No one ever told Hulk he couldn’t wear the same thing every day…
In a piece titled Why I Wear The Exact Same Thing to Work Every Day, author Matilda Kahl discusses how buying a closet full of similar items of clothing (white blouses and black slacks, in her case) freed up her mental energy by removing one decision before her day had even begun. By not having to consider what she was going to wear, Kahl was able to put more consideration into other, more productive aspects of her life.
She links to a Mashable piece called Why Successful Men Wear the Same Thing Every Day by Jason Abbruzzee which details the purposely limited wardrobes of icons ranging from Steve Jobs to Karl Lagerfeld to Christopher Nolan. According to the article, they (all men, notably) wear copies of the same outfit day in and day out because, as with Kahl, it freed them from a meaningless decision (emphasis mine) in favor of more important ones.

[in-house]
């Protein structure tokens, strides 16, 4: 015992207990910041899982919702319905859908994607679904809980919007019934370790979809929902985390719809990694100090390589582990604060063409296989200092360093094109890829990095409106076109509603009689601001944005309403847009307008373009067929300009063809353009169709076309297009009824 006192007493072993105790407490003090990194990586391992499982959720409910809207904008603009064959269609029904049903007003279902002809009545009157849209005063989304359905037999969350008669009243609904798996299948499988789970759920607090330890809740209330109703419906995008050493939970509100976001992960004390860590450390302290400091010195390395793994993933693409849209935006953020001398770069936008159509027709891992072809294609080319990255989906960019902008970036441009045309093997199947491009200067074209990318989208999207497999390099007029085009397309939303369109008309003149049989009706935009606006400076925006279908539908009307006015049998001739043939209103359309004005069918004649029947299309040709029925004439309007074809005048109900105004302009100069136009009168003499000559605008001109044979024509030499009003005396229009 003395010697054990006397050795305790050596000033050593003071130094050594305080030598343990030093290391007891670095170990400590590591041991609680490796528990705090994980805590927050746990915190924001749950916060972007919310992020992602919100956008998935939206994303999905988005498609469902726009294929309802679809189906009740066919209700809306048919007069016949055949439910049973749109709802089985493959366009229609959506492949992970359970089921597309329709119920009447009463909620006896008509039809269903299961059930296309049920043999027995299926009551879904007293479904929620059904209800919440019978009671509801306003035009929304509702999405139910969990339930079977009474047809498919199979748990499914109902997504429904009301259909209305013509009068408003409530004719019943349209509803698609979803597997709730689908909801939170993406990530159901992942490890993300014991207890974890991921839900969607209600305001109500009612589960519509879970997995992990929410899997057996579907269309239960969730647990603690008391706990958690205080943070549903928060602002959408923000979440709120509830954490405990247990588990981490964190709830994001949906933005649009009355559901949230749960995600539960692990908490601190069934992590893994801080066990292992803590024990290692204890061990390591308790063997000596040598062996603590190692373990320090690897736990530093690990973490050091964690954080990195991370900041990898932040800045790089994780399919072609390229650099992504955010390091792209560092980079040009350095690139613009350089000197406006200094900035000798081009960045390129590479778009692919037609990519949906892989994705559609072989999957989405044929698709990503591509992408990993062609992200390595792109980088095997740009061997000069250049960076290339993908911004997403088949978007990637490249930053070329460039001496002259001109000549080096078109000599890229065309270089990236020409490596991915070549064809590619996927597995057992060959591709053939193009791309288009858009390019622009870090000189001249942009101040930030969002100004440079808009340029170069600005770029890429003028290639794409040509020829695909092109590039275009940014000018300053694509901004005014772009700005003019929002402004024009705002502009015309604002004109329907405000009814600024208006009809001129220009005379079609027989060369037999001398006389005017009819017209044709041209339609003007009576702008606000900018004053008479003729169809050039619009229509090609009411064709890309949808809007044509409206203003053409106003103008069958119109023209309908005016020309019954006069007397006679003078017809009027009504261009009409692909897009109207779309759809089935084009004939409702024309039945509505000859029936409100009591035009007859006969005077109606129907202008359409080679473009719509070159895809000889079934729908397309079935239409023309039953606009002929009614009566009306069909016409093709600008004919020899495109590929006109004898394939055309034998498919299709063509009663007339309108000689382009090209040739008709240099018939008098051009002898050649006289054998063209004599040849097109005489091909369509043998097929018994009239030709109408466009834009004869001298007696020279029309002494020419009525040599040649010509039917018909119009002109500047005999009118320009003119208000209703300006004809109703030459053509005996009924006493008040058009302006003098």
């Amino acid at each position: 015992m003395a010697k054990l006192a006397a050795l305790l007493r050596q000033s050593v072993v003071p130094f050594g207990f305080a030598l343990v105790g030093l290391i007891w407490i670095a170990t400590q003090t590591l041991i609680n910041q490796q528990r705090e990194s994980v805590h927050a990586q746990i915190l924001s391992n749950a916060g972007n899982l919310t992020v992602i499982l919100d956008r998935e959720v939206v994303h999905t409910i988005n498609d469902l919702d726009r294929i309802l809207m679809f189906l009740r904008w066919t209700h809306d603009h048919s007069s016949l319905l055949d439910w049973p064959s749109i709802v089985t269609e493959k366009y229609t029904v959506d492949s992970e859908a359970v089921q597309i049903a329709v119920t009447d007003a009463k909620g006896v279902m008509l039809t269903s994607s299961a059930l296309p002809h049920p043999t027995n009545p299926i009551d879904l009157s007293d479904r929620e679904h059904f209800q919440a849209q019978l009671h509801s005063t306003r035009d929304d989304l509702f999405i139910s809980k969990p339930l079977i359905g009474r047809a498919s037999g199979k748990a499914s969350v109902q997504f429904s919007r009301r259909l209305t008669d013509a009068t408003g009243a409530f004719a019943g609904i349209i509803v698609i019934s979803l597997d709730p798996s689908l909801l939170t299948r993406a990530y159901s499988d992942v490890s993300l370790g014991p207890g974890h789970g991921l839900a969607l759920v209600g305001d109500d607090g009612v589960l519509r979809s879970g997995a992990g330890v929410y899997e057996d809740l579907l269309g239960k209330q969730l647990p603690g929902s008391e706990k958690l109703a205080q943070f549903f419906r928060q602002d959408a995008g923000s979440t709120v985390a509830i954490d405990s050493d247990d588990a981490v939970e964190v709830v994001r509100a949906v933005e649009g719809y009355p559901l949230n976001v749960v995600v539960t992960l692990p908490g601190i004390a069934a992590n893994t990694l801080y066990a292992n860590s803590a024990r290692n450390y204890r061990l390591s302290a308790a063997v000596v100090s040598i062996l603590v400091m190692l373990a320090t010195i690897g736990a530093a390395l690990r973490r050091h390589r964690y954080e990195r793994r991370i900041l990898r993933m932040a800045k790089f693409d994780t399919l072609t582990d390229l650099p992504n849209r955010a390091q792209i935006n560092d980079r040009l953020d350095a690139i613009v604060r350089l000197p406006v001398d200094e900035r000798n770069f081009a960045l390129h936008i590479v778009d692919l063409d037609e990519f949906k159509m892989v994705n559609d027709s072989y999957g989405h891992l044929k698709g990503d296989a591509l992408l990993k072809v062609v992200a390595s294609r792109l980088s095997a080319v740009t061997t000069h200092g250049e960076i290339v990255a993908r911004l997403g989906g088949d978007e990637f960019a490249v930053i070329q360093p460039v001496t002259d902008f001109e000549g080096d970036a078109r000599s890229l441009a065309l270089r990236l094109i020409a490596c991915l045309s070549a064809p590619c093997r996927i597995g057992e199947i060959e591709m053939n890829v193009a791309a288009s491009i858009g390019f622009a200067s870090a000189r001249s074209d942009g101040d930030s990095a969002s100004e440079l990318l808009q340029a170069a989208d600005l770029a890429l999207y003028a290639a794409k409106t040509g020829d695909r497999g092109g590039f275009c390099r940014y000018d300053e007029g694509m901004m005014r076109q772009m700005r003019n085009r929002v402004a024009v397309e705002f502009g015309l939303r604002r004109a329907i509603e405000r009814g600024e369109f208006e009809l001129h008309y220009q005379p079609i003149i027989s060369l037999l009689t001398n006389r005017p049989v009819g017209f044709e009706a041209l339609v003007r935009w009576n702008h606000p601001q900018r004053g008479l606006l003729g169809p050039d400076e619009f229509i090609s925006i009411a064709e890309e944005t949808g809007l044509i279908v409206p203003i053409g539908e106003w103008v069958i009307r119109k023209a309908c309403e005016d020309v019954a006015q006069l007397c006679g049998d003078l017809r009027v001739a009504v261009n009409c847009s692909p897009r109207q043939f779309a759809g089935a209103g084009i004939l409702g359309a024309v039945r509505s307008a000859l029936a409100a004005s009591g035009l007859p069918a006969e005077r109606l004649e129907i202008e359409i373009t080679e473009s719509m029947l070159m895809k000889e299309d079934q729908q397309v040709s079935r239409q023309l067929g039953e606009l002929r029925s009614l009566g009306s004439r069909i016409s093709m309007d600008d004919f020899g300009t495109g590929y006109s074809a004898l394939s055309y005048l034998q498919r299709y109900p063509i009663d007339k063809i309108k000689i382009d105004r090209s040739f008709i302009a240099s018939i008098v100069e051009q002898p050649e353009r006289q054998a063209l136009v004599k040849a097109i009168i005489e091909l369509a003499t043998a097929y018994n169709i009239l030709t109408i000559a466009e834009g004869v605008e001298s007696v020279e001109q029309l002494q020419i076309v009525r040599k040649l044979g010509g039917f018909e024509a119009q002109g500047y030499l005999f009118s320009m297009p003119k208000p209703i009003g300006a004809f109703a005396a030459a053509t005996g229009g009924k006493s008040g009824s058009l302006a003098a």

I remember reading these articles when they were first printed (2015 and 2014 respectively) and thinking something along the lines of "Huh. Makes sense." But I must have internalized it more than I realized.
Every once in a while I'll buy a printed t-shirt - band logos, iconic characters, catchy sayings, word-art, whatever - but for the most part, over the past ten years, every casual shirt I have bought, be it t-shirt, sport shirt, or polo, has been plain black. No logos, no characters, just a flat, matte black. Pair this with a pair of black jeans and a black hoodie and my black wool coat and you have a casual outfit for all seasons. And I don't have to think about what I'm wearing.